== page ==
In short, the bank’s mandate effectively means it isn’t allowed to pull back on lending when things get dicey and now, some worry its exposure to souring energy bets could end up imperiling Alberta’s finances. Here’s more from CBC:
ATB said that in the last quarter of 2015, when oil prices were still falling and jobs were being shed every day, it increased its loans to small and medium-sized businesses by nearly 30 per cent.
While access to credit is clearly good for businesses, it does lend extra risk to the province in a time when the economy is faltering.
ATB’s provision for loan losses increased by 500 per cent in the past year. It wrote off $30 million in bad energy loans in the most recent quarter.
All lenders to the energy sector in Alberta are facing the same pressures, but ATB is not diversified geographically.
It can’t lend in B.C. to offset risk in Alberta, which is another reason why Moody’s is watching the situation.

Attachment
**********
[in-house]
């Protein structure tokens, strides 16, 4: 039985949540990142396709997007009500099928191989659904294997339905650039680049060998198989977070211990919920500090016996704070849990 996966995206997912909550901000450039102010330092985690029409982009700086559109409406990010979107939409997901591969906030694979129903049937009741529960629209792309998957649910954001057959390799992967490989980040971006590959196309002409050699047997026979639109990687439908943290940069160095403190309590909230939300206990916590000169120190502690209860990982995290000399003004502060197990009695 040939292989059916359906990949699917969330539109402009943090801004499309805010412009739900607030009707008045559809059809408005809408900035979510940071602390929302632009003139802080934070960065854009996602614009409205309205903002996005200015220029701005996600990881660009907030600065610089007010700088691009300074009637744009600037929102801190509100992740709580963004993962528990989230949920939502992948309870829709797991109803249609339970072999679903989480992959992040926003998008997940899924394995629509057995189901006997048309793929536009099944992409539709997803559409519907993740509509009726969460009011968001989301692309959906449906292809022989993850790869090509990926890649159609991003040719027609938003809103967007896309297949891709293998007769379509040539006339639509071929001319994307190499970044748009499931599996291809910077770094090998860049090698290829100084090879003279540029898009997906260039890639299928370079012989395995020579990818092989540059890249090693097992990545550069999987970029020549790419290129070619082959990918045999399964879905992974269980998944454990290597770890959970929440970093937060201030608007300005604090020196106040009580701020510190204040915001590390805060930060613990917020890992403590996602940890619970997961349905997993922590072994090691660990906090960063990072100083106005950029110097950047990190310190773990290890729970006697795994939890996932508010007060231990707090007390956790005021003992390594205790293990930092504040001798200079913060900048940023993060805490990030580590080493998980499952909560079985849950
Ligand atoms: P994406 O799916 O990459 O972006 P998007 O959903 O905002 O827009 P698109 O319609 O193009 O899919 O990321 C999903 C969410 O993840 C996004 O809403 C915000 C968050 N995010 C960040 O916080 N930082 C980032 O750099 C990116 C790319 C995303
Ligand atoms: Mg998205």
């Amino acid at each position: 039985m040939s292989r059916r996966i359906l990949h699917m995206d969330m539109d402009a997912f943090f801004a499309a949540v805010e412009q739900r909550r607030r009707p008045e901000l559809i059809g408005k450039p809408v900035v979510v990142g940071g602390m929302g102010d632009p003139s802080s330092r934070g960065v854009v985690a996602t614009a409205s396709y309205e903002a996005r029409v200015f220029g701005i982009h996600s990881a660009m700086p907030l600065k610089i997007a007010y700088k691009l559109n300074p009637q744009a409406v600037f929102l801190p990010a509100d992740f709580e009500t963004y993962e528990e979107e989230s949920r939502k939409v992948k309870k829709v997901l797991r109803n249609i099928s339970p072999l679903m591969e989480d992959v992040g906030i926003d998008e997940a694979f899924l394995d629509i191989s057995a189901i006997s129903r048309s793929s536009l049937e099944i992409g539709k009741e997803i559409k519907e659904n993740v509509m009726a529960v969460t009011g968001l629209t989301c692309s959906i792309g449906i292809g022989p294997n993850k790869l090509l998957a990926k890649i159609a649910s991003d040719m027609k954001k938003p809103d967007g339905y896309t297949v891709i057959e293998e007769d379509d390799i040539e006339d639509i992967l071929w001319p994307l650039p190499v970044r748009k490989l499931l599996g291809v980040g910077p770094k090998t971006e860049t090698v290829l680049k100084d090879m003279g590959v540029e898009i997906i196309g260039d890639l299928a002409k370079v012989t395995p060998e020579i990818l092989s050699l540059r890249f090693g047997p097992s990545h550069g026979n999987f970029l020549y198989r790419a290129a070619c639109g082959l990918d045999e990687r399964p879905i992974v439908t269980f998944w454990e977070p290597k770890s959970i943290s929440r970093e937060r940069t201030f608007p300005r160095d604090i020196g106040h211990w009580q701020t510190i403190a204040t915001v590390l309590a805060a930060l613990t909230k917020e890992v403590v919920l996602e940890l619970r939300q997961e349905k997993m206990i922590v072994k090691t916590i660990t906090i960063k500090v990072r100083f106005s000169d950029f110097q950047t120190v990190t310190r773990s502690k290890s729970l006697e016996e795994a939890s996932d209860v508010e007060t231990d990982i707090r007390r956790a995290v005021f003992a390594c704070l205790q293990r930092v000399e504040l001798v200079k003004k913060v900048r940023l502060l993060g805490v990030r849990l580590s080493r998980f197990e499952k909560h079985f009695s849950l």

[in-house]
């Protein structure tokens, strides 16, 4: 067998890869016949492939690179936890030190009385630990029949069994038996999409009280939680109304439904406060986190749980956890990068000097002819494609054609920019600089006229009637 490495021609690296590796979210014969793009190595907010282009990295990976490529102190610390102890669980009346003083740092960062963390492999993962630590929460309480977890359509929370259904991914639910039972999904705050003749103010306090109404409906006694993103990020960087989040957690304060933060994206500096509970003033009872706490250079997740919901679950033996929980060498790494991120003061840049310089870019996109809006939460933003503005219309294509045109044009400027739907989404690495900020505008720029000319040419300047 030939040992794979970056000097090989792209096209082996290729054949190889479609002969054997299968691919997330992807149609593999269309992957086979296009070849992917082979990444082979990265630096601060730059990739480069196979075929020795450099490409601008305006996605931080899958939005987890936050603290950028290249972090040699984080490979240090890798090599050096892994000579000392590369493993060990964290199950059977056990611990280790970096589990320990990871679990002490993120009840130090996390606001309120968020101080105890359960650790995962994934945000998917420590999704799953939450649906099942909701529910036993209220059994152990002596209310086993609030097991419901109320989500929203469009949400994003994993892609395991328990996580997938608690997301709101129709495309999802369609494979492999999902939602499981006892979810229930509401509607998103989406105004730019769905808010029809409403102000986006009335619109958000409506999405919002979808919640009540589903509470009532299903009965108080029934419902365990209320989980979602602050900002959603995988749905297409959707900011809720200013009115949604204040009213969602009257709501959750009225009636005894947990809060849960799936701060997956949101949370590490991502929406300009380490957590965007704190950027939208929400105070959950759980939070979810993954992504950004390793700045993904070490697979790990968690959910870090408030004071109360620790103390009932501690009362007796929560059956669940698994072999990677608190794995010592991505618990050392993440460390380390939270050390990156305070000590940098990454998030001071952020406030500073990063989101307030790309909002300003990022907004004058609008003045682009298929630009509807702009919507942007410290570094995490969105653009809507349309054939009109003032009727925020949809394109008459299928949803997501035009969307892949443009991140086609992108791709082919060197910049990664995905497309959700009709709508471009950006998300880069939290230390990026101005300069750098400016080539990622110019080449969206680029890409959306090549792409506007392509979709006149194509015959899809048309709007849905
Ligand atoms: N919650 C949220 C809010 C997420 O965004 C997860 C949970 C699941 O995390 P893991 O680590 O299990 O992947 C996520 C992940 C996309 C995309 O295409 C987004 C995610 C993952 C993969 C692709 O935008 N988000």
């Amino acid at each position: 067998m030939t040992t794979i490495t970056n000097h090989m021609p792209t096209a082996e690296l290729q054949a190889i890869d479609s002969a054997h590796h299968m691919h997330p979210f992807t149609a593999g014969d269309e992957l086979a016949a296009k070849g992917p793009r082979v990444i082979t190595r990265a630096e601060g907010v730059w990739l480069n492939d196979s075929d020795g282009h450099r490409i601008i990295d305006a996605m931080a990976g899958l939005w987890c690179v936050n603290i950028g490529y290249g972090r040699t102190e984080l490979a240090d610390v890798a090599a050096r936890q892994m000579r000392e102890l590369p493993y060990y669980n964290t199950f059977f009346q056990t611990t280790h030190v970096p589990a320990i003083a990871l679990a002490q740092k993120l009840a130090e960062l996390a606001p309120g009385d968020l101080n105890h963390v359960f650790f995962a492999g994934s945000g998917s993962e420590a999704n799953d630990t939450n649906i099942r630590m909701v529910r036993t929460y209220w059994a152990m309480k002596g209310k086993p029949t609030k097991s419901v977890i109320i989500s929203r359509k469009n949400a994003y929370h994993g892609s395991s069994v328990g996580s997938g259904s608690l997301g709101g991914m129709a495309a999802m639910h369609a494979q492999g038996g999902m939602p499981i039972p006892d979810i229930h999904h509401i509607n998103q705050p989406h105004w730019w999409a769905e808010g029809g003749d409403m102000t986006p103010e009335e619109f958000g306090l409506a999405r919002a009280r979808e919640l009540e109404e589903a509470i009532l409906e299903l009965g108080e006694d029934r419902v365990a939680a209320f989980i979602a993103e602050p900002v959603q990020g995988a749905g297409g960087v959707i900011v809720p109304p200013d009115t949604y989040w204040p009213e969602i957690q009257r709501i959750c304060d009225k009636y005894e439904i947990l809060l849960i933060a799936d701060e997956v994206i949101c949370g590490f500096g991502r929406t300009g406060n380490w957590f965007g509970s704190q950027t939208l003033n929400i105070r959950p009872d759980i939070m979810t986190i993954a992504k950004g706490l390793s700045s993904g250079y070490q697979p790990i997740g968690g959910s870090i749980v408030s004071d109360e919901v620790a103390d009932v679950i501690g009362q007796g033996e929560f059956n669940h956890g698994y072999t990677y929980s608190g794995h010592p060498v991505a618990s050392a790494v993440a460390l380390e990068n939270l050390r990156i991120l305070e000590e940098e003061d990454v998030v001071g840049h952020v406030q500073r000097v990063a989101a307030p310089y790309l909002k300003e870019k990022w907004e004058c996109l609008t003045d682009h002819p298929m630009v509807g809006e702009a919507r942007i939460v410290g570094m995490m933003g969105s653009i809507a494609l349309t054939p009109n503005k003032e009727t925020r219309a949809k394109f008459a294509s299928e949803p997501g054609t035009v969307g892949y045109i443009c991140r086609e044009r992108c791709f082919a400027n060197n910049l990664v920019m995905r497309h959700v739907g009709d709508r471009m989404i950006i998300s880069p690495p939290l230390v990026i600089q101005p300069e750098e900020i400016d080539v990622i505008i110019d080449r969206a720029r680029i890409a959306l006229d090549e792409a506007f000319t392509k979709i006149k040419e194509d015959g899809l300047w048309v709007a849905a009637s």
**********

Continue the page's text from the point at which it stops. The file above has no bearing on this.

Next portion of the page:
Until 2011, ATB typically had more deposits on its books than loans outstanding, but that changed as it’s worked more aggressively to gain market share.
“We are still looking at energy exposure as a mainstay of our business. Are we spending a bit more time? Are we sensitizing things carefully? Absolutely. And that’s what we should be doing. We are not a lender of last resort, but we are here to stay the course,” said Edgelow.
As of 2015, it had $37 billion outstanding in loans and $30 billion on deposit. In the fall budget, the province increased the size of ATB’s credit line by $1.5 billion so that it didn’t have to pull back on lending.
ATB’s deposits are all backed by the province.
In other words, here is a state-backed lender that’s essentially required to double down on its exposure to energy loans at the absolute worst time imaginable and there’s already a $7 billion gap between loans and deposits.
Of course continuing to finance the O&G sector means ATB is effectively contributing to the very same supply glut that caused oil to collapse in the first place.